In this game world, clerics are not simply clergy members with divine magic. Rather, they are very rare individuals who are more like messianic figures, bodhisattvas and saints, monks to whom mystical feats are attributed, but also random people who seem touched by transcendent, mystical power.
About religion: Clerics are as likely as no to start their own religions (or, more often, splinter groups bordering on cults) as they are to follow an established religion. They may not be religious themselves, but others around them tend to see them through a religious lens.
(If you’ve seen the TV series Carnivàle, Ben Hawkins and Brother Justin Crowe both fit this mold well. Click through to the videos I linked on their names if you haven’t seen the show: they should give you some idea of what I mean.)
Not all of these feats are free of consequence: a Cure Light Wounds spell effect might suck life energy out of flora or small fauna nearby, for example—as in the Ben Hawkins video above.
Also, not all clerics use their supposedly-“divine” powers for good; some use them selfishly, or for personal gain, or in the service of destroying whatever the locally dominant religion is… just for the sheer joy of doing so. Not all clerics are even associated with a religion, though ultimately, their cultures tend to send them in that direction when they go in search of an explanation for their powers.
If you have an idea for a cleric PC that you believe could fit well into a dark 1680s campaign setting, run it by me and I’ll let you know what I think, but I really don’t love the Cleric class as traditionally run in D&D, and traditional cleric characters won’t fit this setting anyway!
Taboos & Temptations
The traditional D&D cleric had a restriction from using edged weapons—hence the cudgels and maces—though it misattributed the reason why most historical clerics didn’t use swords. Also, clerics in original D&D (and in the LotFP Grindhouse rules) are limited to the Lawful alignment.
Instead, I’d prefer each cleric to have her or his own specific taboos and weaknesses. One might have a weakness for rich or forbidden food and drink; another might struggle with vows of chastity or poverty. A cleric may have a taboo against killing sentient beings, or against withholding mercy from an adversary. Typically, a cleric will start out with one or two minor taboos, and will proceed to increasingly more demanding taboos as she or her advances to higher levels.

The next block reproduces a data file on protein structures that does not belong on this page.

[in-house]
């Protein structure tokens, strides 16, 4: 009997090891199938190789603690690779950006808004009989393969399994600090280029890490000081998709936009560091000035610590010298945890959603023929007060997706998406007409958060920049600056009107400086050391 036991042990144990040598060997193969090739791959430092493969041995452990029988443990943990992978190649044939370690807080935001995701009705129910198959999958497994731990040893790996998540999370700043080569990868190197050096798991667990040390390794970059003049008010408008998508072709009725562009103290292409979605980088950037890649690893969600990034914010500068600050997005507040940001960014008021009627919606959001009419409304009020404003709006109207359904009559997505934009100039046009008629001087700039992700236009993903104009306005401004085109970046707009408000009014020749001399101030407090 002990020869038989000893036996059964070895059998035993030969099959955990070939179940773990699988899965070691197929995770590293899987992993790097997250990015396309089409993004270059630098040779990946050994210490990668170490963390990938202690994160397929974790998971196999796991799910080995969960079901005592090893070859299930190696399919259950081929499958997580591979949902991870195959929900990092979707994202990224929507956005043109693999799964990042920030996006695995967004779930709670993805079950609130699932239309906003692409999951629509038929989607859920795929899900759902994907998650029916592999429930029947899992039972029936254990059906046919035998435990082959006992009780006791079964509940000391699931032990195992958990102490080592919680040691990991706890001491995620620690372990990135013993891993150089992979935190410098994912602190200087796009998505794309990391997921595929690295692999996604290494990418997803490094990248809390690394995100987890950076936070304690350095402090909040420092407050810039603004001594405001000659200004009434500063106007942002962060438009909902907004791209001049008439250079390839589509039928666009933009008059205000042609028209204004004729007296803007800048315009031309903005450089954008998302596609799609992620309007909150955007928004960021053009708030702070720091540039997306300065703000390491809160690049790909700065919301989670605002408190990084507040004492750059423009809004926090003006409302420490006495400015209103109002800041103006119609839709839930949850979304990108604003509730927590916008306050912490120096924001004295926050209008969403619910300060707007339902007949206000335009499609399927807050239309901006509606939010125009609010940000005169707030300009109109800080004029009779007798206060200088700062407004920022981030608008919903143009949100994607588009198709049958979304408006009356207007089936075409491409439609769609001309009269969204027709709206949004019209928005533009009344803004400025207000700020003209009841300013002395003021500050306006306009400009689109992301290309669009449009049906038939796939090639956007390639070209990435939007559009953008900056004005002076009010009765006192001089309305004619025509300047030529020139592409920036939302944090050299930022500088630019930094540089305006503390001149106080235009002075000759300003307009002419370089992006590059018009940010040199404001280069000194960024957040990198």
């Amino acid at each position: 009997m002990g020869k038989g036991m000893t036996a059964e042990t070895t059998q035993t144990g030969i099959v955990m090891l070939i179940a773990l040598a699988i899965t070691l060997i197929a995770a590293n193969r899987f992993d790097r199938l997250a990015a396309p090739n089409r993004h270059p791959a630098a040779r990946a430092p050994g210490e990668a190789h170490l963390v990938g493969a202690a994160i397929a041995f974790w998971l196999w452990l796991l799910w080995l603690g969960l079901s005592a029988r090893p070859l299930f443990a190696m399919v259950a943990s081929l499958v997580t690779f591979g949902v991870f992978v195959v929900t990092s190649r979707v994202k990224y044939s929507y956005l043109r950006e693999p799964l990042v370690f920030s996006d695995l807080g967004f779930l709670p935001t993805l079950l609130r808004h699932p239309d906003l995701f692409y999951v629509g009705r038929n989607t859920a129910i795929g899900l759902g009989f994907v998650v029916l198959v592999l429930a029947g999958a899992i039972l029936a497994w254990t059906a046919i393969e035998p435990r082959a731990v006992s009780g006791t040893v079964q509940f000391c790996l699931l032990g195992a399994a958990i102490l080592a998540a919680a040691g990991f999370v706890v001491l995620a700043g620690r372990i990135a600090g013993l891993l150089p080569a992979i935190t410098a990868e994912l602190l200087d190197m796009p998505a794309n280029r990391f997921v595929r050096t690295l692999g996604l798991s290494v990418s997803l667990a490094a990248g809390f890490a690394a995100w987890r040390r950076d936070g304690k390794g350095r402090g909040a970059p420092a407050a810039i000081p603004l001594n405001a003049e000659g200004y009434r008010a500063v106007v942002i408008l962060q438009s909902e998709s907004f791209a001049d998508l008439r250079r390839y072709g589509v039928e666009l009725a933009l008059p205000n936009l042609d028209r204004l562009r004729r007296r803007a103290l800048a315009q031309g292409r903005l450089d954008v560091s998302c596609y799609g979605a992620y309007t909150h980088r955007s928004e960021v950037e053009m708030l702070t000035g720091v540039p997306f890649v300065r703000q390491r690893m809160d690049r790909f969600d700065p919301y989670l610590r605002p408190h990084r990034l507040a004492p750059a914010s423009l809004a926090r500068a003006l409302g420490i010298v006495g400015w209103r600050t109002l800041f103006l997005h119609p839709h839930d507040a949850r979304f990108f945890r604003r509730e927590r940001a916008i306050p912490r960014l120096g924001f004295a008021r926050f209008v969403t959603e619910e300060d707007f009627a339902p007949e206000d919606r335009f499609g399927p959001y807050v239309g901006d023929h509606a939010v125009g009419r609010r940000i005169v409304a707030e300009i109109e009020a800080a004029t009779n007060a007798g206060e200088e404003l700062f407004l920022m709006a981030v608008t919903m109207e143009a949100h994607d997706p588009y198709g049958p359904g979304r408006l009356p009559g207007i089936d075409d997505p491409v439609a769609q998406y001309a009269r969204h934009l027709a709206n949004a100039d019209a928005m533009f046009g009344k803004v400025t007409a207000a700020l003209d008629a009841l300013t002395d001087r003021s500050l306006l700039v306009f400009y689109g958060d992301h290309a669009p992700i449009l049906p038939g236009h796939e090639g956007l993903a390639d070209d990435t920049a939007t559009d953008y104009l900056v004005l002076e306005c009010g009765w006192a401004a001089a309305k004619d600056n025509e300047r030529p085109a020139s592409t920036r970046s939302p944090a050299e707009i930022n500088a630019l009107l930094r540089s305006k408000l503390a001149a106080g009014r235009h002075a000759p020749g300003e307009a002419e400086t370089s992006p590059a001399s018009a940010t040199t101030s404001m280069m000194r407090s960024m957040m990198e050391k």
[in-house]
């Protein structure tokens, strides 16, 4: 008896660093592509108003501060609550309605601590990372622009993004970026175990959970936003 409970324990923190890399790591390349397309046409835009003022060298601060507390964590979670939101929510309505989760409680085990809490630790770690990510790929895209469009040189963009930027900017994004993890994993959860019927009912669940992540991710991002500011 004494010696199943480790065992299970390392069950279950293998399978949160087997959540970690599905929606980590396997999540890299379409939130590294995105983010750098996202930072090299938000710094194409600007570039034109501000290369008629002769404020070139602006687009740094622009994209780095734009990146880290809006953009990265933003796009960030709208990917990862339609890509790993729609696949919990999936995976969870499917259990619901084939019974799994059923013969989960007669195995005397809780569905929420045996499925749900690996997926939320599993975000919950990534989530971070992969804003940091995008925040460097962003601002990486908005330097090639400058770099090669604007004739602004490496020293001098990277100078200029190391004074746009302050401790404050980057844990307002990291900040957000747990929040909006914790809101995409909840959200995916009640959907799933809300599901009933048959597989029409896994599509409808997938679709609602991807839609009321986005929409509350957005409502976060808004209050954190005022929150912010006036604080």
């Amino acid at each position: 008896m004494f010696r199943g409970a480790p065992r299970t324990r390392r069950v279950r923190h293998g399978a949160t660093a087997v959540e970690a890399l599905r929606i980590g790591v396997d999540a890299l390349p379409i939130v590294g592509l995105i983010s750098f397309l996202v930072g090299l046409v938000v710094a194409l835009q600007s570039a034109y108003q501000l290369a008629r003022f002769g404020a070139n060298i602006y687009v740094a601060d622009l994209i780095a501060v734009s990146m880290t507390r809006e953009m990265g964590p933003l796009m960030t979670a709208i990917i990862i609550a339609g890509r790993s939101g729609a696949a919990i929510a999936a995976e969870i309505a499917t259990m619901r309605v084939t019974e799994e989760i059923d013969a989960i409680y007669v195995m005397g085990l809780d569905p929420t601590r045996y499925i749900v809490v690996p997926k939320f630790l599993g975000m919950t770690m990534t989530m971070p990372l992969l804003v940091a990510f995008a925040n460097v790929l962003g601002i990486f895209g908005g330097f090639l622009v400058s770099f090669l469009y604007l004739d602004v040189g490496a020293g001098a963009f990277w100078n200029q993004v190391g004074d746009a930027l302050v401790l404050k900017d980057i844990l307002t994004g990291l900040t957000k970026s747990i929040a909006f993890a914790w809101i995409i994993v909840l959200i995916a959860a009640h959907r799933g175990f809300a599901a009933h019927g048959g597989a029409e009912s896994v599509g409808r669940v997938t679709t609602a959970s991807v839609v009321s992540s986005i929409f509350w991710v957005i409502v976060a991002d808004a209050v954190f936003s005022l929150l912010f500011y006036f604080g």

When the cleric is confronted with a temptation, he or she may be required to make a Temptation check to resist temptation, as determined by the Referee. The Temptation check is a Wisdom check, with a bonus of +1 per level of the cleric. Specific penalties and bonuses may apply, if:
- The cleric has recently completed a penitent act (see below): +1 to +5 bonus.
- The cleric is in the company of fellow believers (or followers) observing the same taboo: +1 to +3.
- The cleric’s level: +1 per level above first level.
- The cleric is stressed by injuries, a major setback, or difficult circumstances: penalty of -1 to -5
- If the cleric is personally targeted by a supernatural assault: -1 to -10, depending on the power of the assailant.
- If the cleric has recently failed a Temptation check: -1 per failure in the past year.
When a cleric fails a Temptation check, she or her loses all spellcasting abilities until performing a penitent act. She or he may decide on an act independently, or may see hints of suggested penances in dreams or visions. When committing to the task, the cleric may (or may not) regain
Here’s some recommended viewing/reading for developing the concept for a Cleric character:
- The Mahabharata (dir. Peter Brook) — it’s on Youtube. It’s also very, very long. But also great, if you’re in the right mood:
- Carnivàle (2003-2005).
- The Golden Child (1986)—not for Eddie Murphy’s jokes, but because the eponymous kid’s story would be a great origin story for a cleric character:
- This little video on the hoaxed story of The Angel of Mons—the cleric would be that random soldier who invoked St. George.
- Kateri Tekawitha is an interesting example, as might Ichadon, a Korean Buddhist saint (pictured below):